In a decision of importance to company lawyers, the Court of Appeal has ruled that there is no objection in principle to a company paying investors to vote in favour of a resolution whilst withholding such payments from those who do not – so long as everything is ‘open and above board’.
A company had issued $100 million in guaranteed loan notes with a fixed maturity date. However, as part of a re-structuring exercise, the company had proposed that a payment of interest due under the notes be postponed. The company stated that cash payments would be made to those who voted in favour of the resolution but denied to those who voted against it or abstained.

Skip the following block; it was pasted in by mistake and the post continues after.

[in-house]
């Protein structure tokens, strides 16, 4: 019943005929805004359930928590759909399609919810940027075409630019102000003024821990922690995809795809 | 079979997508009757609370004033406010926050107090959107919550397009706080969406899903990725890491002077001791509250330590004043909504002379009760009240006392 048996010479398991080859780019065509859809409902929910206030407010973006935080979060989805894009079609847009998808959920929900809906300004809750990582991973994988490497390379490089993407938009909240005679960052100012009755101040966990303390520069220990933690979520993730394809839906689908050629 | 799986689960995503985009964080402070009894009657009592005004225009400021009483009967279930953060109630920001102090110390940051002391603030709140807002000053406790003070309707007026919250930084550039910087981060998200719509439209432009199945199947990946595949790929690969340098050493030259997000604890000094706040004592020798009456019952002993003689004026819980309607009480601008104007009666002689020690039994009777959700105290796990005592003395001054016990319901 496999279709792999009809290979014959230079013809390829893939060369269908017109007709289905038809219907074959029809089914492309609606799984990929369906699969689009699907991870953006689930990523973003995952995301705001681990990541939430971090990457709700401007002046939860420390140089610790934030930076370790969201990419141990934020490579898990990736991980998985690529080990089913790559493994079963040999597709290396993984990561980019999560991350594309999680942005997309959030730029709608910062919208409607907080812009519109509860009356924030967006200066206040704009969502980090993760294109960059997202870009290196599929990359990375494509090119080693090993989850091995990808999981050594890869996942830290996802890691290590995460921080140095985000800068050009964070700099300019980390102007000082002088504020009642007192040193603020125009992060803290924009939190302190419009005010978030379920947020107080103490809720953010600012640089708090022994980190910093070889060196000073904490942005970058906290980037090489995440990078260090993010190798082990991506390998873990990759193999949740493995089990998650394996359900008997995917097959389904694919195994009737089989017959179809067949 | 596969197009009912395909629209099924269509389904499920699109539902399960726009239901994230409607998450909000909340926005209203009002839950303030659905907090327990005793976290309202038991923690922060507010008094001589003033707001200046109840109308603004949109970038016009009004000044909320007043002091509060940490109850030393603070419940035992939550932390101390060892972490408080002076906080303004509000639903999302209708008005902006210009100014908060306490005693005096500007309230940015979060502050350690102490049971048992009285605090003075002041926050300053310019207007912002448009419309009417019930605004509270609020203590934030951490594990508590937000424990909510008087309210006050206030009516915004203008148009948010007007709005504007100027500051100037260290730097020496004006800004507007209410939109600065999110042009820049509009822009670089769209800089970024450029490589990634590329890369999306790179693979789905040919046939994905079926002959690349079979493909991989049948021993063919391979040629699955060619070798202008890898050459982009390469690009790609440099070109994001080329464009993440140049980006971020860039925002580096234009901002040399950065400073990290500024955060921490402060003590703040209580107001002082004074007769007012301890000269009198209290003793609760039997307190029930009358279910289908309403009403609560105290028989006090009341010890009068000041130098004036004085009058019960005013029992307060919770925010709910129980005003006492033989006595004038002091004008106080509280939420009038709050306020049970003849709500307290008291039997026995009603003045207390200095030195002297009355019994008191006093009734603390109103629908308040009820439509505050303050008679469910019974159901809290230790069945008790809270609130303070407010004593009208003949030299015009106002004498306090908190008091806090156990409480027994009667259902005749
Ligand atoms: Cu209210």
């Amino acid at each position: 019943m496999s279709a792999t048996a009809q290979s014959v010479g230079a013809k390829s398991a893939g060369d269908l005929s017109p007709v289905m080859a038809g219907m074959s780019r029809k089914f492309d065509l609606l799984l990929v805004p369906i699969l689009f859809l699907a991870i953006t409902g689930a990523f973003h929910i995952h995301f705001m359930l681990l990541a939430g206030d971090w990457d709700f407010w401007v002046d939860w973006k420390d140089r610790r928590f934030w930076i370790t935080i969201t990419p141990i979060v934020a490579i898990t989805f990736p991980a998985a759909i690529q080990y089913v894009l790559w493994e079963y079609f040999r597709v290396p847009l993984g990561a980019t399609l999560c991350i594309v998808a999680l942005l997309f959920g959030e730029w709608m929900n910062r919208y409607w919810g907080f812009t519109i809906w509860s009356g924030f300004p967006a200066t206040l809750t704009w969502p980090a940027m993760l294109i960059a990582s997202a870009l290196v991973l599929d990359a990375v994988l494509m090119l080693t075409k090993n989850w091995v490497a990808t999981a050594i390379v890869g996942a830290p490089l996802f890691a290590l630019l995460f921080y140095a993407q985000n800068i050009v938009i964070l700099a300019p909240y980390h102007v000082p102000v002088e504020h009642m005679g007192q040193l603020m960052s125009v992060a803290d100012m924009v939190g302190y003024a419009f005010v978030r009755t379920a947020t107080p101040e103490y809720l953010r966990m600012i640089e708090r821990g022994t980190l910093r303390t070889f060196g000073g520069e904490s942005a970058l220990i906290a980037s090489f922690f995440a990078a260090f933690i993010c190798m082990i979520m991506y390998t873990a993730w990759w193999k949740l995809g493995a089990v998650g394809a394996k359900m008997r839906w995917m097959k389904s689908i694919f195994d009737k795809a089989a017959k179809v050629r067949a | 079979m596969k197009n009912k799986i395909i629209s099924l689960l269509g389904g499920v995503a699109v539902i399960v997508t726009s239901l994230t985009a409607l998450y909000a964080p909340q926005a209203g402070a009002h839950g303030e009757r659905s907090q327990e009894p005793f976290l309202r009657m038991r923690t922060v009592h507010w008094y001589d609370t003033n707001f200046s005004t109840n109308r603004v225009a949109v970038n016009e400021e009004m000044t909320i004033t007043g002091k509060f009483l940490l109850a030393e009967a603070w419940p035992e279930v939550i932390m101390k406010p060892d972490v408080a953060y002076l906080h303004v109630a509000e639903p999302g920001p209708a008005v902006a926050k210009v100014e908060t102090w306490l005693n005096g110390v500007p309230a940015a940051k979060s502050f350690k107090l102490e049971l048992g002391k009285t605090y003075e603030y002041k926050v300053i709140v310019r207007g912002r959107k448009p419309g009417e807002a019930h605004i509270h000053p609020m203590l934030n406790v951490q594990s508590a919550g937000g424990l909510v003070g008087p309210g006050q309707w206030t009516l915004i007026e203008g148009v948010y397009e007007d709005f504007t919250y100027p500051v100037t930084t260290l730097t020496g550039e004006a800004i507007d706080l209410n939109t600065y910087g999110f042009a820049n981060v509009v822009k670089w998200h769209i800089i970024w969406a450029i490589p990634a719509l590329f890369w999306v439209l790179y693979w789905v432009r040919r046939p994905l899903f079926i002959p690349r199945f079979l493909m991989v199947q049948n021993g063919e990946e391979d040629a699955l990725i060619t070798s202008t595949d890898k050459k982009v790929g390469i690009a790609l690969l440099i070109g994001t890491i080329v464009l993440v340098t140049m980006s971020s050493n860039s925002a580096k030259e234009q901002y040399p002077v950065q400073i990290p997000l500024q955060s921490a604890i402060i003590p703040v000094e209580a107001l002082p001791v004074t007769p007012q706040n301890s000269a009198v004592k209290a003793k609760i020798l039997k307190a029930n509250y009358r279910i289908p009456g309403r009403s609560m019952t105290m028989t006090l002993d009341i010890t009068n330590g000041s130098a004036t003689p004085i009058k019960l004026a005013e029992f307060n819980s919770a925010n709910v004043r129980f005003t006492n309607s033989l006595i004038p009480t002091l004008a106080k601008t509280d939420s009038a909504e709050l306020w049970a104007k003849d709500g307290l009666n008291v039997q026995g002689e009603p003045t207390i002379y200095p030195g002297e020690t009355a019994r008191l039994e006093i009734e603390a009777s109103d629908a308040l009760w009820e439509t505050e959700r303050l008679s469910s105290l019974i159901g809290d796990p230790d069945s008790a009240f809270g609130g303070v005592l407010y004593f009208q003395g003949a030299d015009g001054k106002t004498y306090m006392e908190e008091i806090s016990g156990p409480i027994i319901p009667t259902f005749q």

The resolution was passed by an overwhelming majority; however two individuals (the claimants) who had invested $1.2 million in the notes argued that the payments made to positive voters were ‘in the nature of a bribe’. Seeking the return of their investment, the claimants argued that the payments were inherently unlawful under English company law, having been made in breach of the fundamental ‘pari passu’ principle that all members of a class should be treated equally.
The claimants’ arguments failed at first instance and, in upholding that decision, the Court of Appeal ruled that it was ‘inappropriate to speak of bribery’ in circumstances where the arrangements were fully disclosed to all investors. It was not a case of investors having ‘sold’ their votes and there was nothing wrong in principle with such arrangements so long as full transparency was maintained.